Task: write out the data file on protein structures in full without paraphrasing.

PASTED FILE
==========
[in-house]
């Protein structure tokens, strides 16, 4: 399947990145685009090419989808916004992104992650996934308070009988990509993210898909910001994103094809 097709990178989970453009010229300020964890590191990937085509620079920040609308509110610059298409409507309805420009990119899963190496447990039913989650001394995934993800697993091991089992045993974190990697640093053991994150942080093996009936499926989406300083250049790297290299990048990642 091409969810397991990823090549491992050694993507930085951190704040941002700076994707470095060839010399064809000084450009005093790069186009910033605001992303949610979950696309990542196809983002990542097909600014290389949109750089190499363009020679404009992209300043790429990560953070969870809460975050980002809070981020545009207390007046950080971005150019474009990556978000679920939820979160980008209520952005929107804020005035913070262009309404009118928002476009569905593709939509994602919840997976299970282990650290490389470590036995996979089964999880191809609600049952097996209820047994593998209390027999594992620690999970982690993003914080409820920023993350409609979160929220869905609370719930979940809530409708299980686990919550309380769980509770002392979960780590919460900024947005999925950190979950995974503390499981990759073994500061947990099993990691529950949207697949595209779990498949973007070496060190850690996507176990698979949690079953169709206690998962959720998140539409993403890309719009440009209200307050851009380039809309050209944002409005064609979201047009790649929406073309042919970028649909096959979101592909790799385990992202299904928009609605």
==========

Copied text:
[in-house]
């Protein structure tokens, strides 16, 4: 399947990145685009090419989808916004992104992650996934308070009988990509993210898909910001994103094809 097709990178989970453009010229300020964890590191990937085509620079920040609308509110610059298409409507309805420009990119899963190496447990039913989650001394995934993800697993091991089992045993974190990697640093053991994150942080093996009936499926989406300083250049790297290299990048990642 091409969810397991990823090549491992050694993507930085951190704040941002700076994707470095060839010399064809000084450009005093790069186009910033605001992303949610979950696309990542196809983002990542097909600014290389949109750089190499363009020679404009992209300043790429990560953070969870809460975050980002809070981020545009207390007046950080971005150019474009990556978000679920939820979160980008209520952005929107804020005035913070262009309404009118928002476009569905593709939509994602919840997976299970282990650290490389470590036995996979089964999880191809609600049952097996209820047994593998209390027999594992620690999970982690993003914080409820920023993350409609979160929220869905609370719930979940809530409708299980686990919550309380769980509770002392979960780590919460900024947005999925950190979950995974503390499981990759073994500061947990099993990691529950949207697949595209779990498949973007070496060190850690996507176990698979949690079953169709206690998962959720998140539409993403890309719009440009209200307050851009380039809309050209944002409005064609979201047009790649929406073309042919970028649909096959979101592909790799385990992202299904928009609605």